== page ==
Olympic Medallist Storm Uru's successful transition to a career after sport
A lifelong rower, Storm Uru has crossed his fair share of finish lines. But there was always one he was reluctant to approach: that of his professional sports career.
Even when competing at two Olympic Games, winning bronze at London 2012 and a World Championship in 2009 in the Men's lightweight double sculls with Peter Taylor, the question remained in the back of his mind: Having devoted his life to the pursuit of his sport, what would he do when it was finally time to leave rowing behind?
Fortunately for Uru he had the foresight to start planning early for his exit from the sport. This made the transition far less daunting than it would otherwise have been.
“Initially after I finished rowing in London, I had a sense of emptiness,” Uru says. “I didn’t like the idea of coming out of rowing and having nothing. That scared me. The fact that I started preparing for life after rowing provided me with a sense of comfort.”
After participating at the 2008 Beijing Olympic Games, Uru enrolled at the University of Oxford to study for a Masters of International Business degree. Ironically, his first foray into this brave new world reminded him of his previous Olympic aspirations.
“I didn’t know anyone who had been to Oxford or Cambridge University,” he says. “To me it was like a goal or a dream just the same as making it to the Olympics. The problem with being in a rowing environment 24/7 is that it was very insular – I didn’t get a lot of contact with people outside the rowing environment. That’s where the Athlete Career Programme came in.”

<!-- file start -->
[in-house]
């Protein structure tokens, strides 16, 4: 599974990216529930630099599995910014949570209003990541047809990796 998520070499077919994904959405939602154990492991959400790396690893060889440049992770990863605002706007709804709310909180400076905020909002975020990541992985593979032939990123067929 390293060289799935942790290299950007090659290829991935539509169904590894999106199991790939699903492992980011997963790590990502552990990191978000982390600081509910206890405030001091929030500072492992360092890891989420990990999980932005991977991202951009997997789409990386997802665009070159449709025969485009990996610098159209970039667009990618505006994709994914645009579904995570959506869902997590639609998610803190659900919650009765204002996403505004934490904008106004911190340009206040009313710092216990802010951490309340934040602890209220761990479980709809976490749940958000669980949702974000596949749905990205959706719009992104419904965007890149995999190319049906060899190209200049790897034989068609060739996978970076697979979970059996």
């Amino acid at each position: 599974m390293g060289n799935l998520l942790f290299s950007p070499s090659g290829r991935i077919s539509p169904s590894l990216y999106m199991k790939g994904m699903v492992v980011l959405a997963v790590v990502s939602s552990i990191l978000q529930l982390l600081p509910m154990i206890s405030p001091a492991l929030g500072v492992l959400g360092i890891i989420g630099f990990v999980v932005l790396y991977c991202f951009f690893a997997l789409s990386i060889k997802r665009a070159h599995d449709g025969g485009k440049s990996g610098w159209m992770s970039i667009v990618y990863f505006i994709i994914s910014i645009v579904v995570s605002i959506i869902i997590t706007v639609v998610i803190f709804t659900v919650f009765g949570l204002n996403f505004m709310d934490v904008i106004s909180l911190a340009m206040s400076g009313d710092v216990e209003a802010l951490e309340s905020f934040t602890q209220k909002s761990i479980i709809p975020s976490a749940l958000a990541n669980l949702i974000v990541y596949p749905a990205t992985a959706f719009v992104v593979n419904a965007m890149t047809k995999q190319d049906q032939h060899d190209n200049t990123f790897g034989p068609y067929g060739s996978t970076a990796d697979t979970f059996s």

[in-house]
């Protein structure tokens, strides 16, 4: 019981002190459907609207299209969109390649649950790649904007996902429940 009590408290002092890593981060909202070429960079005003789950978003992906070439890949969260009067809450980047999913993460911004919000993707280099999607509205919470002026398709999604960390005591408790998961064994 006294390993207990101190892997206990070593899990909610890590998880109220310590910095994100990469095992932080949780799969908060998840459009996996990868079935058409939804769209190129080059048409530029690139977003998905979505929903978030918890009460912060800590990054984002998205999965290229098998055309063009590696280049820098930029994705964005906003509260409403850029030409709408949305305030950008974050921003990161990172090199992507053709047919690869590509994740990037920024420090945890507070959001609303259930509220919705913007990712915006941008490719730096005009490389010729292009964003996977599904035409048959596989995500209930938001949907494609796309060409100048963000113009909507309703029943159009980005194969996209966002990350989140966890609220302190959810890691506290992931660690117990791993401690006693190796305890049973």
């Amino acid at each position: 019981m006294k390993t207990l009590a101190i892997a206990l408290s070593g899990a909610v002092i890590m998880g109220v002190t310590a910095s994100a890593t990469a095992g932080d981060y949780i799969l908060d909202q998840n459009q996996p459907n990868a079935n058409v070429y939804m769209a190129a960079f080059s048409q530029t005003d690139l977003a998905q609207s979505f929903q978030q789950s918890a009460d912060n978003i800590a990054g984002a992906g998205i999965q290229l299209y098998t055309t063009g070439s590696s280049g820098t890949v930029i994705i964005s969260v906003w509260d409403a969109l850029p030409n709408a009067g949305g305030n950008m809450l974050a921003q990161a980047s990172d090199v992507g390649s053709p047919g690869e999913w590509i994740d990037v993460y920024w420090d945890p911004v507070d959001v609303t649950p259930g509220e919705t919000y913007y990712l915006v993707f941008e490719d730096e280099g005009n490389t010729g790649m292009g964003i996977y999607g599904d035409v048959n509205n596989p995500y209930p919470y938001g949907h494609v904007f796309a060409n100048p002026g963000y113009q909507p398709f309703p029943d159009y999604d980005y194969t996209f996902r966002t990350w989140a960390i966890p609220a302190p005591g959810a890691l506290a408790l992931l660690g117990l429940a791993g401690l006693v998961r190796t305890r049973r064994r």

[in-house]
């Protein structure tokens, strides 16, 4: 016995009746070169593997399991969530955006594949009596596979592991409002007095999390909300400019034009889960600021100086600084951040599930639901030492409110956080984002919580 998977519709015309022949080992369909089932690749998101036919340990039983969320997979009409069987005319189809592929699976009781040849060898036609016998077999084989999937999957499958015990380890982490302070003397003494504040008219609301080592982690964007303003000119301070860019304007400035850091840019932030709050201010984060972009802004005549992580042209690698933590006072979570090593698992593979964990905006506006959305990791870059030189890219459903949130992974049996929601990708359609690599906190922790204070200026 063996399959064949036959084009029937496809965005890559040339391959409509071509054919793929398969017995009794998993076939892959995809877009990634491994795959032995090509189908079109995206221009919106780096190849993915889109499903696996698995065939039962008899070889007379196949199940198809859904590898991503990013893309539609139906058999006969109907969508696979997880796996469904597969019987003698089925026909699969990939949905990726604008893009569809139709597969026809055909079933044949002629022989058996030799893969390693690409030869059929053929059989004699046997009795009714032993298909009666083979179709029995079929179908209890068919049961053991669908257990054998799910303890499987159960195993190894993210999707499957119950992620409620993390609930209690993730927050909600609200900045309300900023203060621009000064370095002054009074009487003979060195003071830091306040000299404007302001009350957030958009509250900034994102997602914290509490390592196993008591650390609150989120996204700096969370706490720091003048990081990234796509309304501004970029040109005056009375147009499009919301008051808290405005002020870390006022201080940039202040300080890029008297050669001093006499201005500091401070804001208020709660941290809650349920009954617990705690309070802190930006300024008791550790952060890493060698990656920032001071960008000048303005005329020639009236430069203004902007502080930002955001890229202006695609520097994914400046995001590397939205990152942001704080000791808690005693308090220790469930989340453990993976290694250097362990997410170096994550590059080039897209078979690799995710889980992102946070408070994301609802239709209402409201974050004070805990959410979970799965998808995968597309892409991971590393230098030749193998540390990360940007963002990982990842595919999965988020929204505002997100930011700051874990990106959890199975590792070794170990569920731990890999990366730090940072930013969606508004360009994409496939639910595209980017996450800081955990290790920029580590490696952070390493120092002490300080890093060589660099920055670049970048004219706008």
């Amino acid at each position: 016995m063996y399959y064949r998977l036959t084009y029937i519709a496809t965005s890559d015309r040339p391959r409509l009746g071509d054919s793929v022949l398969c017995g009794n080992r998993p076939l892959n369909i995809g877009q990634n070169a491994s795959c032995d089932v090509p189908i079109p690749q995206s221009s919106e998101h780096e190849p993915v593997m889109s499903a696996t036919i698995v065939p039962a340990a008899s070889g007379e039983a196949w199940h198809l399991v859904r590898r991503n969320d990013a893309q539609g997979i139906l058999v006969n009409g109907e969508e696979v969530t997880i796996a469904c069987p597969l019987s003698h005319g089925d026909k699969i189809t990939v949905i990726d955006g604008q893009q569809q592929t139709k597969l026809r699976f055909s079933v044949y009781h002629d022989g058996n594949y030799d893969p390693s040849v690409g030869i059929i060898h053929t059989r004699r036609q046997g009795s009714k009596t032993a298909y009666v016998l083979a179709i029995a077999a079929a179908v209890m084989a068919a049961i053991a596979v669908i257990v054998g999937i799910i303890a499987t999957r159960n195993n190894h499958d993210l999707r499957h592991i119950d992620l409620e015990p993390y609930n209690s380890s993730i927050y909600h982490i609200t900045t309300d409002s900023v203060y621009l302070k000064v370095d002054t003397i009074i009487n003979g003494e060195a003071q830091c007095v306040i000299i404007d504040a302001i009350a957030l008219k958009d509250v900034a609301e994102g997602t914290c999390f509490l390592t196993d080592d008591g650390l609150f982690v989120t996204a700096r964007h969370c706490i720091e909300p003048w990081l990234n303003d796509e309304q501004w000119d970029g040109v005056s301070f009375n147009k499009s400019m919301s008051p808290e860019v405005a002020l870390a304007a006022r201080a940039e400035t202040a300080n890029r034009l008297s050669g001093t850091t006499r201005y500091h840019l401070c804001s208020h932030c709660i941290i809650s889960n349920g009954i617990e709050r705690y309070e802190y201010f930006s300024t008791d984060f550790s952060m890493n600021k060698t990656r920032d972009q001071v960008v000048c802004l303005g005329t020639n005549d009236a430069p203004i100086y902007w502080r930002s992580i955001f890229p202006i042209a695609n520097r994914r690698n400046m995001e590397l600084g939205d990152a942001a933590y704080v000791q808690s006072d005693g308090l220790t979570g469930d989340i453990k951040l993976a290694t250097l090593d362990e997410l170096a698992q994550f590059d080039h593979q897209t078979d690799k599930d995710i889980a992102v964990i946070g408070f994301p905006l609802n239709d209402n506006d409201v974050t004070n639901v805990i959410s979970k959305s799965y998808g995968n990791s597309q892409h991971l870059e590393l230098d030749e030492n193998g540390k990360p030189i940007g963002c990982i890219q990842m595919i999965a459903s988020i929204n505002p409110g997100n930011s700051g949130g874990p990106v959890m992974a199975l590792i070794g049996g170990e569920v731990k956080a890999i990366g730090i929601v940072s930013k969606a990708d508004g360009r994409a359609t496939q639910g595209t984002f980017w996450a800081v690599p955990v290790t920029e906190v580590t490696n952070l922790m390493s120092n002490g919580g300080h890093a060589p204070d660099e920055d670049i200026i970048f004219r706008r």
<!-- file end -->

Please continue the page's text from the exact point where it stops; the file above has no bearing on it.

The IOC Athlete Career Programme (ACP) is a service provided by the IOC Athletes’ Commission and is run in conjunction with local National Olympic Committees around the world and Adecco, one of the world’s leading providers of Human Resource solutions.
In 2002, at the first IOC International Athletes’ Forum, the members identified that one of the key issues facing athletes is the successful transition to a career after sport. It was agreed that a key focus for the IOC Athletes’ Commission would be to develop a programme to assist athletes to prepare more effectively for the eventual transition and to assist them when making the transition. In 2005 an agreement was signed with Adecco and the IOC ACP was launched. Since then, over 11,000 elite athletes have benefited from advice provided under the programme within the Education, Life Skills and Employment pillars.
“I’ve been fortunate enough to have received so much good advice, so much good support. I wouldn’t be here without it,” Uru says. “Applying the same methods that I did in rowing to life outside of rowing is starting to result in incredible opportunities for me … I came over here with a very structured idea of what I wanted to do once I finished at Oxford. The problem is you become aware of so many amazing opportunities that are available. It’s almost like I have a blank canvas.”
Better still, the Olympian-turned-student continues to be able to pursue his first love while studying for his degree. Earlier this year Uru was part of the Oxford University Boat Club that won the prestigious Boat Race against the Cambridge University Boat Club.
“Even though it was incredibly difficult to combine studies and also professional sporting career, I wouldn’t change a thing,” he concludes. “It was difficult at times but the reward is amazing.”